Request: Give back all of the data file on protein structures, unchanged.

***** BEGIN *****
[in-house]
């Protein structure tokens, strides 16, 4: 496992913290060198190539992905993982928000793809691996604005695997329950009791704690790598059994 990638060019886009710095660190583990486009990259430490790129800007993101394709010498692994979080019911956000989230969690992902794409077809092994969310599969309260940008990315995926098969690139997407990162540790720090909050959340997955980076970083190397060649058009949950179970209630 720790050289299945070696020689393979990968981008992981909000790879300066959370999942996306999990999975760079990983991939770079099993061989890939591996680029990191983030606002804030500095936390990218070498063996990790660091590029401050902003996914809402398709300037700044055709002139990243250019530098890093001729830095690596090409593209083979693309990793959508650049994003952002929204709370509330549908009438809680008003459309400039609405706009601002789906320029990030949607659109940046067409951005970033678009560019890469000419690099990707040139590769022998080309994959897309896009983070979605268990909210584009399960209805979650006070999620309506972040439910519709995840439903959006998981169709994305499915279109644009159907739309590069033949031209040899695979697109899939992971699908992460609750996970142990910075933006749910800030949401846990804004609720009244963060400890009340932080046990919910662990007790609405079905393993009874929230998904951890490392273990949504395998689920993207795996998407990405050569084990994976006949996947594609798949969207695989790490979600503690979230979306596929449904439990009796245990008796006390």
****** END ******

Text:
[in-house]
């Protein structure tokens, strides 16, 4: 496992913290060198190539992905993982928000793809691996604005695997329950009791704690790598059994 990638060019886009710095660190583990486009990259430490790129800007993101394709010498692994979080019911956000989230969690992902794409077809092994969310599969309260940008990315995926098969690139997407990162540790720090909050959340997955980076970083190397060649058009949950179970209630 720790050289299945070696020689393979990968981008992981909000790879300066959370999942996306999990999975760079990983991939770079099993061989890939591996680029990191983030606002804030500095936390990218070498063996990790660091590029401050902003996914809402398709300037700044055709002139990243250019530098890093001729830095690596090409593209083979693309990793959508650049994003952002929204709370509330549908009438809680008003459309400039609405706009601002789906320029990030949607659109940046067409951005970033678009560019890469000419690099990707040139590769022998080309994959897309896009983070979605268990909210584009399960209805979650006070999620309506972040439910519709995840439903959006998981169709994305499915279109644009159907739309590069033949031209040899695979697109899939992971699908992460609750996970142990910075933006749910800030949401846990804004609720009244963060400890009340932080046990919910662990007790609405079905393993009874929230998904951890490392273990949504395998689920993207795996998407990405050569084990994976006949996947594609798949969207695989790490979600503690979230979306596929449904439990009796245990008796006390």